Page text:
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Pound sinks and shares slump after polls suggest Scotland could vote for independence

A general view at the border between Scotland and England just north of Berwick-upon-Tweed, Sunday, Sept. 7, 2014. Chancellor George Osborne told BBC on Sunday that the government is finalizing plans to give Scotland "much greater" fiscal and tax autonomy and will unveil the proposals in the coming days. He spoke after polls showed a tightening of the vote ahead of the landmark September 18 referendum on whether Scotland should become independent from Britain. The latest surveys show those who favor independence gaining ground despite British government warnings about possible pitfalls. (AP Photo/PA, Danny Lawson) UNITED KINGDOM OUT, NO SALES, NO ARCHIVE

A general view at the border between Scotland and England just north of Berwick-upon-Tweed, Sunday, Sept. 7, 2014. Chancellor George Osborne told BBC on Sunday that the government is finalizing plans to give Scotland "much greater" fiscal and tax autonomy and will unveil the proposals in the coming days. He spoke after polls showed a tightening of the vote ahead of the landmark September 18 referendum on whether Scotland should become independent from Britain. The latest surveys show those who favor independence gaining ground despite British government warnings about possible pitfalls. (AP Photo/PA, Danny Lawson) UNITED KINGDOM OUT, NO SALES, NO ARCHIVE  (The Associated Press)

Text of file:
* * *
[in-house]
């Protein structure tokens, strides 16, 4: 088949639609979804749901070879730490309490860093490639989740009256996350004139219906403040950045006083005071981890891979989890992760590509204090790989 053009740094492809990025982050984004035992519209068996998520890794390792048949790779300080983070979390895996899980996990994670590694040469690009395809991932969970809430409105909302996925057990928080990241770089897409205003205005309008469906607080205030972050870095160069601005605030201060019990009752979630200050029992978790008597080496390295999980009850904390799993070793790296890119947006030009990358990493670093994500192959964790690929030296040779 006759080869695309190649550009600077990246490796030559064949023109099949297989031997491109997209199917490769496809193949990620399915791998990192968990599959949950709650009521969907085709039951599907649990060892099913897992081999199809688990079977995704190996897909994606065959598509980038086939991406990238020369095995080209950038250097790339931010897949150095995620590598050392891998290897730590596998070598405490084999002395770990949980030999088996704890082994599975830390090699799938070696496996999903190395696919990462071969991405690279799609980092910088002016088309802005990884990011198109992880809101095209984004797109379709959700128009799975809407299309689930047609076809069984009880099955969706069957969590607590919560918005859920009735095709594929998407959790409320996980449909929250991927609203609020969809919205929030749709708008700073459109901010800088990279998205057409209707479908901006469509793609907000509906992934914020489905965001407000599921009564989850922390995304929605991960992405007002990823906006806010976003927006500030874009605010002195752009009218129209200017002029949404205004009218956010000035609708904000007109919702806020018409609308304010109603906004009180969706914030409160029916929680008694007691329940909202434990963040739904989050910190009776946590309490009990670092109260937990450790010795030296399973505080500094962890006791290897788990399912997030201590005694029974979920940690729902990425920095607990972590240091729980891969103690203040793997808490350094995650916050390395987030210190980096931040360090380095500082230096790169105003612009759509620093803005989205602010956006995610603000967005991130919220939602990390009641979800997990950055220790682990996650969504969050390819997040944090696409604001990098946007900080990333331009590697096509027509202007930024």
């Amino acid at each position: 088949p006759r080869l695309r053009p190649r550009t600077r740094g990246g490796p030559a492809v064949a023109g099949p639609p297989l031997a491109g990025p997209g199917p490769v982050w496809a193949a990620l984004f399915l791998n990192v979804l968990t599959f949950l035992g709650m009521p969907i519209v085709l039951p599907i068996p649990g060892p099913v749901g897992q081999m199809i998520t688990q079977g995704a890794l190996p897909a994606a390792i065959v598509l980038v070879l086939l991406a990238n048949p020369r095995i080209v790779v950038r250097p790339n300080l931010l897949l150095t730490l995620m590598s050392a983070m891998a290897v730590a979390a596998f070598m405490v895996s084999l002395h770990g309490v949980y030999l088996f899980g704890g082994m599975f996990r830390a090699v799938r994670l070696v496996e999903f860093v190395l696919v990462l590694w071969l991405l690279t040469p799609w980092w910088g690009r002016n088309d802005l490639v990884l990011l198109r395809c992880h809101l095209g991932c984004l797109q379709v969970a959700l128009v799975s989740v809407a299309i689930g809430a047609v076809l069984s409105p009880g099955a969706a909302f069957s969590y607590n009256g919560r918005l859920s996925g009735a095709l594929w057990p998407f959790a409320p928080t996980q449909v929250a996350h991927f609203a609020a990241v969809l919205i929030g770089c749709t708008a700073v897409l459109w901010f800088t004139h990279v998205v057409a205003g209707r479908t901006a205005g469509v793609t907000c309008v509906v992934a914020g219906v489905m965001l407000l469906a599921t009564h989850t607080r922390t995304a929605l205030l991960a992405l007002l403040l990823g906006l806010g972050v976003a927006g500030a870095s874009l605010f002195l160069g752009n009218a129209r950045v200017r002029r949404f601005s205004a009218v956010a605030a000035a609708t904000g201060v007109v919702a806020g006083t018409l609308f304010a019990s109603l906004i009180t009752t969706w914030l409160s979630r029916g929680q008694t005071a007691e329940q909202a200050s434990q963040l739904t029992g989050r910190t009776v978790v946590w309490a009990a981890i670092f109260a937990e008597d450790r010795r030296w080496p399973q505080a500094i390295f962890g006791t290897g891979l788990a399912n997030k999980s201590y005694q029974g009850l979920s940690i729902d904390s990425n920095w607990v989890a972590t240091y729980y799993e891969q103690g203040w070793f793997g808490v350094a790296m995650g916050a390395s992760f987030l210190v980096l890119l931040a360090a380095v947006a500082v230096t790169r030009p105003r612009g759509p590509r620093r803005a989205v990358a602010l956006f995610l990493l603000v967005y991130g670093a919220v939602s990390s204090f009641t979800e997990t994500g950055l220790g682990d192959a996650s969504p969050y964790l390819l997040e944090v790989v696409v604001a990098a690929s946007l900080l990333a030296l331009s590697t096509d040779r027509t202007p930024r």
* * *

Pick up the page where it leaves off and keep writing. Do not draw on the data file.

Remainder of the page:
The British pound slid to a 10-month low against the dollar and shares in Scotland-based companies fell after opinion polls suggested the campaign for Scottish independence could be edging toward victory.

In trading Monday, the pound was down 1.4 percent at $1.6104, its lowest level since November. Meanwhile, shares in Scottish-based companies such as Royal Bank of Scotland and Standard Life fell around 3 percent.

For months, polls have put the anti-independence side ahead, but the gap has narrowed ahead of the Sept. 18 vote. A poll released Sunday put the pro-independence side in the lead, albeit by two points. Other polls give the 'No' side a narrow lead.

The leader of the anti-independence "Better Together" campaign denied his forces were panicking as 'Yes' campaigners claimed to have the momentum.